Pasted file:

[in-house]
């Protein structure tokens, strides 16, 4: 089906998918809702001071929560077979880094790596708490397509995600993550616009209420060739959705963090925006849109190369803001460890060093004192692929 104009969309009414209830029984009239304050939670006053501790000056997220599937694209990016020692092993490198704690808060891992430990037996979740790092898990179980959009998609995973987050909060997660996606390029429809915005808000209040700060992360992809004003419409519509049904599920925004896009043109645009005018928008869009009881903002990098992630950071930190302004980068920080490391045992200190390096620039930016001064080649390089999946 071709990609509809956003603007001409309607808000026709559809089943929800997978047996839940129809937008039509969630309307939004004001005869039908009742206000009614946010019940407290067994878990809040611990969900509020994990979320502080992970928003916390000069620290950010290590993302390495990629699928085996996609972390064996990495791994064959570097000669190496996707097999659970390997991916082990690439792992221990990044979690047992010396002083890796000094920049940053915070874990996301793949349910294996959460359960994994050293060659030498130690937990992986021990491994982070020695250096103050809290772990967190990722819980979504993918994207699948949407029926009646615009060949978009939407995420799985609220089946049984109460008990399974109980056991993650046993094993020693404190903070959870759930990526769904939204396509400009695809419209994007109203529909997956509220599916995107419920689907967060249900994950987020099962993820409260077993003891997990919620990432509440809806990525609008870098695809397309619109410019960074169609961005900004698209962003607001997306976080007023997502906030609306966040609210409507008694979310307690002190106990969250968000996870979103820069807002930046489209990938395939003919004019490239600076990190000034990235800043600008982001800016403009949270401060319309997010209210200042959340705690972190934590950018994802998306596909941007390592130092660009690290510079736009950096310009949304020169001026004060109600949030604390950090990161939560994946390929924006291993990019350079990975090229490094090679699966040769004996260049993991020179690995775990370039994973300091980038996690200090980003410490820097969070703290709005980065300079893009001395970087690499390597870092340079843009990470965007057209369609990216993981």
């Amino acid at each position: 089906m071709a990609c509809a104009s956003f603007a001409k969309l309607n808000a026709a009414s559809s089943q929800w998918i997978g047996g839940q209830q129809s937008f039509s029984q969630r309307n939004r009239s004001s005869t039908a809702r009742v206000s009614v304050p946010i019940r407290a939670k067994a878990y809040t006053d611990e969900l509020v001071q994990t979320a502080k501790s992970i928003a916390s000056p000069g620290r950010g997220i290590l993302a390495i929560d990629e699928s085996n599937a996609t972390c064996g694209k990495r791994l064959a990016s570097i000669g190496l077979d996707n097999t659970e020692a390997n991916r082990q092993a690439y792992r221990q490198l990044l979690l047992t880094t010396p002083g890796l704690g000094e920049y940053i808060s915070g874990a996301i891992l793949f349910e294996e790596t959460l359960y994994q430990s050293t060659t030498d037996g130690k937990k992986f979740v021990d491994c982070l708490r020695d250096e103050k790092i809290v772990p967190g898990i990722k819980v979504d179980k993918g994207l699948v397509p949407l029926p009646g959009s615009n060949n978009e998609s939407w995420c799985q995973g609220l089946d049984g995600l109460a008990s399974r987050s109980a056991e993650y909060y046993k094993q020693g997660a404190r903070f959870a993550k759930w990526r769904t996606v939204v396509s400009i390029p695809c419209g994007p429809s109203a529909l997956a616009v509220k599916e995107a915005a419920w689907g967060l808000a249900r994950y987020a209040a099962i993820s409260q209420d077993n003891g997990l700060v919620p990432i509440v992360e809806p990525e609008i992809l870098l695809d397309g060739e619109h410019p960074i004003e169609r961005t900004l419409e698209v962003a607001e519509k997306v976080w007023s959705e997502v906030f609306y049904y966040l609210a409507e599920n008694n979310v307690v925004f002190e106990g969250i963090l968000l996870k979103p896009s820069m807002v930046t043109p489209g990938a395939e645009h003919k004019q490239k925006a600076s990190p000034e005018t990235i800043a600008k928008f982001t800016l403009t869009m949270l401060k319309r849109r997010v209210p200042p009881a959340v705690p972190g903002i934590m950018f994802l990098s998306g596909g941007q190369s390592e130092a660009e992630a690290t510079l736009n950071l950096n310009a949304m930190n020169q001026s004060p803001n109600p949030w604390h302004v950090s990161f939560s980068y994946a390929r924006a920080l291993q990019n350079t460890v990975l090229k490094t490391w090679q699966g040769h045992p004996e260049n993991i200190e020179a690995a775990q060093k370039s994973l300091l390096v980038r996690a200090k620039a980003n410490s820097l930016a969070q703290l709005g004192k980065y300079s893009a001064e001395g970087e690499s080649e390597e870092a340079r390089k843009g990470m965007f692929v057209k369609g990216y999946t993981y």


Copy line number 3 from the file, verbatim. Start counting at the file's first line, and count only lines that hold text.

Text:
């Amino acid at each position: 089906m071709a990609c509809a104009s956003f603007a001409k969309l309607n808000a026709a009414s559809s089943q929800w998918i997978g047996g839940q209830q129809s937008f039509s029984q969630r309307n939004r009239s004001s005869t039908a809702r009742v206000s009614v304050p946010i019940r407290a939670k067994a878990y809040t006053d611990e969900l509020v001071q994990t979320a502080k501790s992970i928003a916390s000056p000069g620290r950010g997220i290590l993302a390495i929560d990629e699928s085996n599937a996609t972390c064996g694209k990495r791994l064959a990016s570097i000669g190496l077979d996707n097999t659970e020692a390997n991916r082990q092993a690439y792992r221990q490198l990044l979690l047992t880094t010396p002083g890796l704690g000094e920049y940053i808060s915070g874990a996301i891992l793949f349910e294996e790596t959460l359960y994994q430990s050293t060659t030498d037996g130690k937990k992986f979740v021990d491994c982070l708490r020695d250096e103050k790092i809290v772990p967190g898990i990722k819980v979504d179980k993918g994207l699948v397509p949407l029926p009646g959009s615009n060949n978009e998609s939407w995420c799985q995973g609220l089946d049984g995600l109460a008990s399974r987050s109980a056991e993650y909060y046993k094993q020693g997660a404190r903070f959870a993550k759930w990526r769904t996606v939204v396509s400009i390029p695809c419209g994007p429809s109203a529909l997956a616009v509220k599916e995107a915005a419920w689907g967060l808000a249900r994950y987020a209040a099962i993820s409260q209420d077993n003891g997990l700060v919620p990432i509440v992360e809806p990525e609008i992809l870098l695809d397309g060739e619109h410019p960074i004003e169609r961005t900004l419409e698209v962003a607001e519509k997306v976080w007023s959705e997502v906030f609306y049904y966040l609210a409507e599920n008694n979310v307690v925004f002190e106990g969250i963090l968000l996870k979103p896009s820069m807002v930046t043109p489209g990938a395939e645009h003919k004019q490239k925006a600076s990190p000034e005018t990235i800043a600008k928008f982001t800016l403009t869009m949270l401060k319309r849109r997010v209210p200042p009881a959340v705690p972190g903002i934590m950018f994802l990098s998306g596909g941007q190369s390592e130092a660009e992630a690290t510079l736009n950071l950096n310009a949304m930190n020169q001026s004060p803001n109600p949030w604390h302004v950090s990161f939560s980068y994946a390929r924006a920080l291993q990019n350079t460890v990975l090229k490094t490391w090679q699966g040769h045992p004996e260049n993991i200190e020179a690995a775990q060093k370039s994973l300091l390096v980038r996690a200090k620039a980003n410490s820097l930016a969070q703290l709005g004192k980065y300079s893009a001064e001395g970087e690499s080649e390597e870092a340079r390089k843009g990470m965007f692929v057209k369609g990216y999946t993981y």